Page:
Why the Ancient Minoans?
Early reactions to Labyrinth seem to confirm that it’s something of a marmite book – people have either loved or hated it. I can understand that. I remember when Ursula LeGuin went through her feminist awakening-goddess-y-‘lets talk about weaving instead of war’ phase, and I hated it, because I was still in my own ‘whoa, spears are cool!’ phase. Not that I’m claiming any kind of equivalence to Ursula LeGuin of course, apart from the slow awakening to the fact that even the way we tell stories – the things we think of as being story-worthy – has been shaped by patriarchy and sometimes we need to expand our minds to be able to find other things worthwhile too.
Why on earth, when faced with all human history, did I choose to write about the Ancient Minoans? Historical novelas, as you know, tend to cluster into similar eras of interest, leaving vast swathes of the past untouched. Popular eras are the Regency (balls, duchesses, carriages,) the Romans (slaves, gladiators, Imperial decadence), and the Egyptians (mysterious, supernatural, full of gold.)
What all these eras have in common is that they were literate, and we have access to reams of information about what life was like there. This is sadly not true of the Minoans, who have left (so far) very few written records, and as far as I know some of those are still untranslatable. Meaning that we actually know very little about what their life was like, and such things as we do know are down to looking at their artwork and making an educated guess as to what’s going on.
So I repeat, why would I want to write in that setting?
Firstly, I’d have to say “Doesn’t it look beautiful!” Look at the sun. And the colours! Look at the ruins of palaces, with those iconic blood-red pillars standing out against that indigo sky. Can’t you almost feel the warmth already?
And now look at the artwork! Doesn’t this civilization seem a nice place to live? It does to me. If I imagine the sun-drenched shores and tamarisk-scented hills of Crete inhabited by these long-haired, long-limbed beautiful people in their colourful kilts and their ridiculous belled skirts, athletic people, bedecked with jewellery, gathering saffron among the flowers, of course I want to be there.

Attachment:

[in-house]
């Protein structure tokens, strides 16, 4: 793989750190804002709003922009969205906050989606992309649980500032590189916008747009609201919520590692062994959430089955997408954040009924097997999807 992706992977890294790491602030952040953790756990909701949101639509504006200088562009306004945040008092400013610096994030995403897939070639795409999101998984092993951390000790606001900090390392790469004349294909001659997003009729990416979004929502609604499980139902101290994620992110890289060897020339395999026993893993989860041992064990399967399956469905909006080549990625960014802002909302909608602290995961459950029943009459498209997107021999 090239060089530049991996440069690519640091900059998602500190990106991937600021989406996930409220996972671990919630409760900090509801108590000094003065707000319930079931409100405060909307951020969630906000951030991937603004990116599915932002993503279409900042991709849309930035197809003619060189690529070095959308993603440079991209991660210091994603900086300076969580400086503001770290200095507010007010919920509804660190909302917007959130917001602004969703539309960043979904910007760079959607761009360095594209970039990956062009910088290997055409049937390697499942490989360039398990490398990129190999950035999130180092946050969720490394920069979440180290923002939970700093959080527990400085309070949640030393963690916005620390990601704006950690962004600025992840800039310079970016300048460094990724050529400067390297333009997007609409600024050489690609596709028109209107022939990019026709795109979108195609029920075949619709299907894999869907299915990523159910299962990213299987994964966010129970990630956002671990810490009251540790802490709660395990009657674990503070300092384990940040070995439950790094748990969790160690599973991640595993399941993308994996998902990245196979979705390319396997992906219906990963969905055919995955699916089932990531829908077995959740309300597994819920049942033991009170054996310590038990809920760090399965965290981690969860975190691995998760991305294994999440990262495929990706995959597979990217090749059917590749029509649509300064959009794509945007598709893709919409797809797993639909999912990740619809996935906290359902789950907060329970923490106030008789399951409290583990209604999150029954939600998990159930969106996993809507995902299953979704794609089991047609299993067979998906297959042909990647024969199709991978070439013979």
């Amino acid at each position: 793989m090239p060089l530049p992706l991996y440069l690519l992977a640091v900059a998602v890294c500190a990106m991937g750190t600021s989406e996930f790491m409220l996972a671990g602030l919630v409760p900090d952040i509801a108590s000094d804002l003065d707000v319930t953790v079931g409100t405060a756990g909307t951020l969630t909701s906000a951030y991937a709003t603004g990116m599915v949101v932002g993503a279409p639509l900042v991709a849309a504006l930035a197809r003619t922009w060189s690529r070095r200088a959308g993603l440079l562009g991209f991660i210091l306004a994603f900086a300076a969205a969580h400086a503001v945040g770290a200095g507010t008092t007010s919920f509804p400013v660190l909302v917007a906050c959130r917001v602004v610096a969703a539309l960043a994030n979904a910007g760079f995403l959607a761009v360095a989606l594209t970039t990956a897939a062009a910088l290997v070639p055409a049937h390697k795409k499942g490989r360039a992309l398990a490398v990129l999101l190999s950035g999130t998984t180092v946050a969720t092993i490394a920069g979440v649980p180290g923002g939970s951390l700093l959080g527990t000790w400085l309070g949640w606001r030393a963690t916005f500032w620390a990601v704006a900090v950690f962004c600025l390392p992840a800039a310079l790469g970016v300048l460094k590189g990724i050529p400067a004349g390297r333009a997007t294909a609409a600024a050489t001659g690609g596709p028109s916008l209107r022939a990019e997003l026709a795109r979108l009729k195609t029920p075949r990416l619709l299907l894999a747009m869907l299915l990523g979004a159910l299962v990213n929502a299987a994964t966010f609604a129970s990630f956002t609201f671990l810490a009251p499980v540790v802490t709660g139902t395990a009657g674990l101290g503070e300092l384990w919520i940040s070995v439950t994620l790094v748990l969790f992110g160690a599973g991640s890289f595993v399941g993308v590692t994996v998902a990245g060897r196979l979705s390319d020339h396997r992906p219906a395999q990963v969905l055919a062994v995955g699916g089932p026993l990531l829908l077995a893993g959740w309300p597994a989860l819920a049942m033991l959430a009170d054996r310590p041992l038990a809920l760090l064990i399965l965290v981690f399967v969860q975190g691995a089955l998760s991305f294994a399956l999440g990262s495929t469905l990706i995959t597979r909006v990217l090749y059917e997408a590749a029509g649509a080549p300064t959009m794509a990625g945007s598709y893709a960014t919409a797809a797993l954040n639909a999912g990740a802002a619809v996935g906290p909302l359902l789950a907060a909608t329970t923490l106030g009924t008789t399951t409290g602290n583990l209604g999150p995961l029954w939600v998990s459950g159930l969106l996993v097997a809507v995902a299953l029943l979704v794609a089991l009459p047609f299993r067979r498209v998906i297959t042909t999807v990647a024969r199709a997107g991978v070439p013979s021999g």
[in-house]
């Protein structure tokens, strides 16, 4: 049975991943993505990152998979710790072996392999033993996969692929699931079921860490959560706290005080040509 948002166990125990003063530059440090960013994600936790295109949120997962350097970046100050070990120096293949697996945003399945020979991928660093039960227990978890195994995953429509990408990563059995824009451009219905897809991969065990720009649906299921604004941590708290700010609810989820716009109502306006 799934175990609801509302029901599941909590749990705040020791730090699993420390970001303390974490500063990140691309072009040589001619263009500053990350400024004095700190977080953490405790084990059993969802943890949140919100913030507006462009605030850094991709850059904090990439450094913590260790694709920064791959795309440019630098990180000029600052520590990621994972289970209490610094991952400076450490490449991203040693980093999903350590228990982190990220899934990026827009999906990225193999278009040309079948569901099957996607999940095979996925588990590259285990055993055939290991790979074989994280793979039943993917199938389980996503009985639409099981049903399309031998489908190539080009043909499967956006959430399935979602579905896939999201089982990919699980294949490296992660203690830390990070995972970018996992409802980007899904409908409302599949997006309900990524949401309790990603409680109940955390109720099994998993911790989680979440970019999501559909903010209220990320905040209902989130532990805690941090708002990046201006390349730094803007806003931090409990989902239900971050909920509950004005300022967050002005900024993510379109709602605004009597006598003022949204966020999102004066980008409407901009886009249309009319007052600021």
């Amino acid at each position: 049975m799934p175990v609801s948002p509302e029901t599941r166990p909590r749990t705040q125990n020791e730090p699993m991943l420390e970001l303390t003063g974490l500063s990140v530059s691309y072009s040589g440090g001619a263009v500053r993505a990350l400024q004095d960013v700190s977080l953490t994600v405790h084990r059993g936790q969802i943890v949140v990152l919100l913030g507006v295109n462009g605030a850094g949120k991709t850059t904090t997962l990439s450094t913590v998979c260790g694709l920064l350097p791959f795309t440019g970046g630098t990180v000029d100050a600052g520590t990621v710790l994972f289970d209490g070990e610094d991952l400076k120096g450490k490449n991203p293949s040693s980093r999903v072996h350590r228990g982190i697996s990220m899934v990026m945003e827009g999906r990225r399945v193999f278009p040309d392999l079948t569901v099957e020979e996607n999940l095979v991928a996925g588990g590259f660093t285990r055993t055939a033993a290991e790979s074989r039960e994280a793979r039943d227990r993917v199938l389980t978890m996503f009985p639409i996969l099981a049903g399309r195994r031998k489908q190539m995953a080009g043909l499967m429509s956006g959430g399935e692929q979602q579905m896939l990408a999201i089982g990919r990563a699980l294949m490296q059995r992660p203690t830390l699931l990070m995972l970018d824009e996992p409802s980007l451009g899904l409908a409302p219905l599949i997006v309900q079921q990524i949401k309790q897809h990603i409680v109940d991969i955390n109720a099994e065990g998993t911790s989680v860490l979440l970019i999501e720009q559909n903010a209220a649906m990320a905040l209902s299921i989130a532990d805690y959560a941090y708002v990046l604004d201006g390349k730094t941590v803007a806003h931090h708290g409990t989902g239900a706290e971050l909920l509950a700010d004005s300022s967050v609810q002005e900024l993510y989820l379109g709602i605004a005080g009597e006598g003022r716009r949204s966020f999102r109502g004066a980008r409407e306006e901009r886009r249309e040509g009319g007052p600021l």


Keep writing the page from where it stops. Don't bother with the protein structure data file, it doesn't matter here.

I find a lot of people are attracted by the glamour and the peril of times of war. They want to read about macho warriors doing manly things. But I’ve become a little bored by that, and I wanted to write about a civilization that didn’t seem to revolve around its warriors, or who it could kill.
Scholarly opinion is, as always, divided on what Minoan civilization was really like, but there seems to be a strong case for the Ancient Minoans being a civilization dominated by priestesses. Earlier archaeologists assumed from reading Greek literature that the Minoans were ruled by a king called Minos, but nowadays there’s a core of people who think they were ruled from a temple, by the priestesses, and ‘Minos’ was a religious title of some sort.
It’s all a bit vague and speculative, particularly as anything the Greeks said is being filtered through their own preconceptions. But I thought it would be interesting to explore a culture where being female is associated with power. What would it be like, being a man in that culture? Would it be easier for a genderqueer person, or harder, than a culture in which a person’s value was determined by how manly they were?
And what would that culture think when it came across a patriarchy like the Ancient Greeks? That culture clash fascinated me. If Minoan society was indeed peaceful and matriarchal, how on earth did it survive in a world full of societies that would have regarded it as abhorrent and against the natural order of things?
The answer for which drew me into a world of ecstatic goddess worship and drug-fuelled religious rites, a bit of hands-off research into the effects of opium smoke, and an enlightening crawl through the many early cults with ‘third sex’ eunuch/transgender or genderqueer priest/esses.
I was left with the realization that even the most peaceful places hold extraordinarily interesting stories, if you just look. I hope you enjoy mine!